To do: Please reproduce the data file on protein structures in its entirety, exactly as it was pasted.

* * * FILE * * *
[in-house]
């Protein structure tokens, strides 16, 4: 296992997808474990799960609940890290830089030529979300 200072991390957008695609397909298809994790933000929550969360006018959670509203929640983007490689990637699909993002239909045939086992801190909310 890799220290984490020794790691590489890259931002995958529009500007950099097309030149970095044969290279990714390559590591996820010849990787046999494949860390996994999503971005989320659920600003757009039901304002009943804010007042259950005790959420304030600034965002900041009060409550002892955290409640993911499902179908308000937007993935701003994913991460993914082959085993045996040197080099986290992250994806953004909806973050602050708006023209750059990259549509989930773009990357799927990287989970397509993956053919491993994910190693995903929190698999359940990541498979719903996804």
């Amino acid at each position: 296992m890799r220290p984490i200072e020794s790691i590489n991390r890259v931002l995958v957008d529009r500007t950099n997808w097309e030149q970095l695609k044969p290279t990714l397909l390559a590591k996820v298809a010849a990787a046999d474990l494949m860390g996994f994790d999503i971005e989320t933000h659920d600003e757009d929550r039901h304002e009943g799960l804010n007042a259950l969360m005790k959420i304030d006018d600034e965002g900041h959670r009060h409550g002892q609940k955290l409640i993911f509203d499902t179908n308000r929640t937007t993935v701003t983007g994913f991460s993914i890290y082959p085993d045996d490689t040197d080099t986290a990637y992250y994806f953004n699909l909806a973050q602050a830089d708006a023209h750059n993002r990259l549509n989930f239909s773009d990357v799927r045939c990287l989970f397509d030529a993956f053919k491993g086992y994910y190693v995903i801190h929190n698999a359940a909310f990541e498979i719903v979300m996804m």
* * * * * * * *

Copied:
[in-house]
């Protein structure tokens, strides 16, 4: 296992997808474990799960609940890290830089030529979300 200072991390957008695609397909298809994790933000929550969360006018959670509203929640983007490689990637699909993002239909045939086992801190909310 890799220290984490020794790691590489890259931002995958529009500007950099097309030149970095044969290279990714390559590591996820010849990787046999494949860390996994999503971005989320659920600003757009039901304002009943804010007042259950005790959420304030600034965002900041009060409550002892955290409640993911499902179908308000937007993935701003994913991460993914082959085993045996040197080099986290992250994806953004909806973050602050708006023209750059990259549509989930773009990357799927990287989970397509993956053919491993994910190693995903929190698999359940990541498979719903996804």
């Amino acid at each position: 296992m890799r220290p984490i200072e020794s790691i590489n991390r890259v931002l995958v957008d529009r500007t950099n997808w097309e030149q970095l695609k044969p290279t990714l397909l390559a590591k996820v298809a010849a990787a046999d474990l494949m860390g996994f994790d999503i971005e989320t933000h659920d600003e757009d929550r039901h304002e009943g799960l804010n007042a259950l969360m005790k959420i304030d006018d600034e965002g900041h959670r009060h409550g002892q609940k955290l409640i993911f509203d499902t179908n308000r929640t937007t993935v701003t983007g994913f991460s993914i890290y082959p085993d045996d490689t040197d080099t986290a990637y992250y994806f953004n699909l909806a973050q602050a830089d708006a023209h750059n993002r990259l549509n989930f239909s773009d990357v799927r045939c990287l989970f397509d030529a993956f053919k491993g086992y994910y190693v995903i801190h929190n698999a359940a909310f990541e498979i719903v979300m996804m």